What about it folks?

    • freemarketfoundationmedia says:


      We agree completely that Christians should do all they can to save marriages which is why we have been working hard each session on divorce reform to save as many marriages as possible.

      We disagree with your statement regarding ENDA and employment. Christian employers, whether a Christian school or a for-profit business like a Christian bookstore, should have the right to follow their faith and standards of morality. The government has no right to tell Christian employers what their moral beliefs on sexual conduct must be. To force religious employers to accept “transgenderism,” cross-dressing, and all sexual conduct is morally wrong and violate religious freedom.

  2. Charles says:

    Well, I can understand your perpsective, but one has to wonder where it stops or how to apply it. As the scriptures say, we have all sinned and fallen short of the glory of God. If we use one person’s sin as the excuse to keep them from being hired at a job, it seems to me that it would only be fair to exclude all other sinful people from getting a job because of their immorality as well.

    I guess my point is that all of us, even us Christians, are still standing together inside the circle of sin. The Bible makes that very clear in numerous verses. The homosexual is just another sinner standing there with us inside that same circle. If we want to deny him a job because of his sin, it seems only fair that all the rest of us should also be denied jobs because of our sins.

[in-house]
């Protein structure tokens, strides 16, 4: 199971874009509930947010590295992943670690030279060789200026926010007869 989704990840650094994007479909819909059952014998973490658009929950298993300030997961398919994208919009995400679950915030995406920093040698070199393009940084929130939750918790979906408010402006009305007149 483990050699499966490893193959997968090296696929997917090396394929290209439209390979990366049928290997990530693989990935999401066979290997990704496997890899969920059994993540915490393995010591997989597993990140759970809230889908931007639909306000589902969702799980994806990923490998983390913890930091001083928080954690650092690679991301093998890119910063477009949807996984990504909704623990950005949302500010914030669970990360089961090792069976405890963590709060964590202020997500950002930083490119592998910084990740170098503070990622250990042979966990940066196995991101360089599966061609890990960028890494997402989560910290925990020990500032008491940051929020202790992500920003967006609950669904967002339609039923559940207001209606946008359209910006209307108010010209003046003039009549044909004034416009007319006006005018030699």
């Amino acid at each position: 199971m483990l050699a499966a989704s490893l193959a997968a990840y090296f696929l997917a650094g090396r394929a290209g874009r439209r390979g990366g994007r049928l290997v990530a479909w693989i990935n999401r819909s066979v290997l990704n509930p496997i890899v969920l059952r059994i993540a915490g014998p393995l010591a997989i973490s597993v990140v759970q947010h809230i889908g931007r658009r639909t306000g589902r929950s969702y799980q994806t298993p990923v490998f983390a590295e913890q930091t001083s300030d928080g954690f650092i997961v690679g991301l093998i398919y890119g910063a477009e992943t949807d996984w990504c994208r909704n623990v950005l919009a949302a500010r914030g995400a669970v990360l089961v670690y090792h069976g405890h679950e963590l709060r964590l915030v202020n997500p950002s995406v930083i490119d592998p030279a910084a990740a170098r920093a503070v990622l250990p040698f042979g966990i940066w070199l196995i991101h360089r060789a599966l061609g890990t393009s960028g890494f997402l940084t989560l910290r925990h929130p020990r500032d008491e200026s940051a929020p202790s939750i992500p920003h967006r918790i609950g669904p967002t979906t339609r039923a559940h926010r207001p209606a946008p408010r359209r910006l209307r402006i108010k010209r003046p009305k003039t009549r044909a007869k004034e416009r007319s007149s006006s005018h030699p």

As a corollary, I guess that I might ask this question. If we accept that a Christian bookstore should be allowed to refuse employment to a homosexual strictly on moral grounds, would it be okay then for a nonchristian to hire a homosexual as an employee, or should we as a society, be working to ensure that no homosexual ever has a job with any business of any type, anywhere, at any time? Would we be in favor of that?

    • freemarketfoundationmedia says:

      As Christians, we have the responsibility to reach out to others, including homosexuals. We are not saying that homosexuals should be cut off from society through unemployment, but that we should not pass laws to protect and elevate their sin, and Christian organizations should not be forced to violate their own consciences by employing people with whom they are diametrically opposed morally. There is a big difference between someone who sins, as we all do, and someone who insists their sinful acts are good and plans to continue. Your argument that, because all sin we can have no moral standards, would be a horrible approach to apply. Moral standards are important, even though people are imperfect.

      Christians can disagree with the homosexual lifestyle and should take a stand for Biblical values, but we must never forget that GOD is love, and Christians should demonstrate their love as GOD leads. If GOD leads one to hire a homosexual, that is their calling. If an unbeliever hires a homosexual, they are free to do so. The government should have no say in the matter. As long as the government seeks to protect homosexuals at the expense of Christian organizations, we will stand in opposition.